The broad backdrop to the various origins of network analysis is a concern with understanding the relationship between state and society, and in particular the organization of interests in society. The pioneering postwar book on the subject was David Truman's The Governmental Process (1951). Truman and others in the same tradition conceptualized society as consisting of an almost limitless array of interests that could mobilize around an almost equally limitless range of issues. If people shared interests, they would likely form groups. If issues arose that affected those interests in a policy sense, then the groups would politicize and lobby government. While pluralism did not use the contemporary terms of interest intermediation or associational system, it drew a distinctive portrait of each. Interest intermediation--or the way in which societal interests interact with state institutions--was sketched as a highly variable, unpredictable, unstable process that depended on the organization of interests and government institutions in each policy sector or "subgovernment." The associational system--the patterns of groups and organizations--was also depicted as a rather confusing constellation of small, medium, and large groups, competing and cooperating as they felt necessary
We can identify at least four major sources of inspiration for the broad concept of networks as it has been applied in a variety of different forms. One of the first breaks with pluralism concerned its portrait of the associational system and patterns of policy-making. Empirical case studies in the period showed that in fact patterns were much more stable and relationships far more closed than pluralists had suggested. Instead of a pleasing variety of political actors and multiple access points, the (American) policy system was actually organized in tight nodes, usually with cozy agreements among business, executive agencies and congressional committees--in "iron triangles."(6)
By the mid-1970s the notion of iron triangles seemed like a caricature too, and Hugh Heclo(7) crystallized the growing unease by identifying what he called issue networks. It is interesting to note that Heclo was not arguing for a new master concept but pointing out that the nature of the (American) policy system had changed. For one thing, the technical complexity of policy issues had increased, demanding the participation of policy experts and researchers rather than just narrow interests. There was a greater fluidity in issue generation as well, as the policy system constantly churned and produced new agenda items. Rather than the stable patterns of control that characterize iron triangles, Heclo saw issue networks as being quite permeable, with a kaleidoscope of changing faces as interest in (not stake in) policy issues waxed and waned. Heclo's work can be traced as the direct source of fresh inspiration to European research on subgovernments.(8)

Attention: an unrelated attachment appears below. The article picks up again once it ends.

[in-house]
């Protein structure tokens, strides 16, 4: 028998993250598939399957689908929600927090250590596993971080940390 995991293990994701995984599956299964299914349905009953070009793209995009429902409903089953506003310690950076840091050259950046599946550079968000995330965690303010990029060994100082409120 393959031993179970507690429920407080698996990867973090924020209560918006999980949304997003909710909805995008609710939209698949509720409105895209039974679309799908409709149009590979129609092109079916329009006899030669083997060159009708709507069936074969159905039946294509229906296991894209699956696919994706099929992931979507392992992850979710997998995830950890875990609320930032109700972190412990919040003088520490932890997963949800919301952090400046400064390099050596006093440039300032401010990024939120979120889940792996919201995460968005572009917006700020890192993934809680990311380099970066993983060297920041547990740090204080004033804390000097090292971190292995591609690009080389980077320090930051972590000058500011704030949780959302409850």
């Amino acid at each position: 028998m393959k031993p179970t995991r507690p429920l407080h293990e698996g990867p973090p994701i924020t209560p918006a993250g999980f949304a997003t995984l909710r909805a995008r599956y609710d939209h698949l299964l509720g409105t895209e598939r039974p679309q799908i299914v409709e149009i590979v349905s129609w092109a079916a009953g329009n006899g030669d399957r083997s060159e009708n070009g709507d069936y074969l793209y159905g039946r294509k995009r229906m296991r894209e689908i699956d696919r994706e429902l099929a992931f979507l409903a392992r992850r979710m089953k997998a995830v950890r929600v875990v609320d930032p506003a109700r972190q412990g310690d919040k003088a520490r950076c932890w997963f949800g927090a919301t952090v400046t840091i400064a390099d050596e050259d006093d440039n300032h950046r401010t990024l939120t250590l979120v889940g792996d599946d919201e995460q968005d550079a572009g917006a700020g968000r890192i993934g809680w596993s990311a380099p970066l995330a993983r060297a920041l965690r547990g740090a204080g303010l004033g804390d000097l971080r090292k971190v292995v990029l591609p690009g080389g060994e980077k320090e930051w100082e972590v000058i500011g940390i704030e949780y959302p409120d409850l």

A second important source of work on networks came from comparative research on industrial performance and economic policy. One of the earliest uses of the term "policy network" was in a book edited by Peter Katzenstein, Between Power and Plenty.(9) The inspiration for this work was completely different from the concerns surrounding pluralism. As specialists in foreign relations with a focus on foreign economic policy, Katzenstein and his colleagues were interested in the ways in which domestic political structures affected this policy field. Since "the domestic structures in the advanced industrial states differ in important ways, so do the strategies of foreign economic policy which these states pursue."(10) A key conditioning factor of foreign policy was the character of domestic interests and institutions, which could be termed the "policy network." Policy instruments were conditioned by the "character of the policy network spanning both the public and the private sector."(11) The key factors were the "differentiation of state from society and the centralization within each."(12)
This branch of research had offshoots that remain highly relevant to the work on policy networks today. Work on "state structures" argued that each state had a characteristic pattern of associational and state institutions. In a sense this was a search for a "macro" variable--a single pattern at the broadest or deepest level of a given society that would affect policy-making across all sectors. For example, the work on corporatism urged that some countries were characterized by corporatist structures--centralized state agencies and highly centralized associational systems, the two working in tandem to develop and implement policy--and that despite variances, corporatist dynamics would be discerned in most policy fields in that polity.(13) It also suggested that corporatist political structures were more effective in the development of economic policy. This helped feed a debate about the nature of the state and its autonomy from social interests,(14) as well as a subsequent interest in political institutions.(15) The style of analysis has stressed the structuring effect of state institutions on associational systems.(16) Other work looked more at the relation between state and society in specific (usually economic) sectors and led directly to some of the most important contributions to network analysis. The contemporary variant or application is work on state policy capacities, especially economic or industrial policy, where it is said that centralized administration and coherent associational systems will prove more competitive.(17)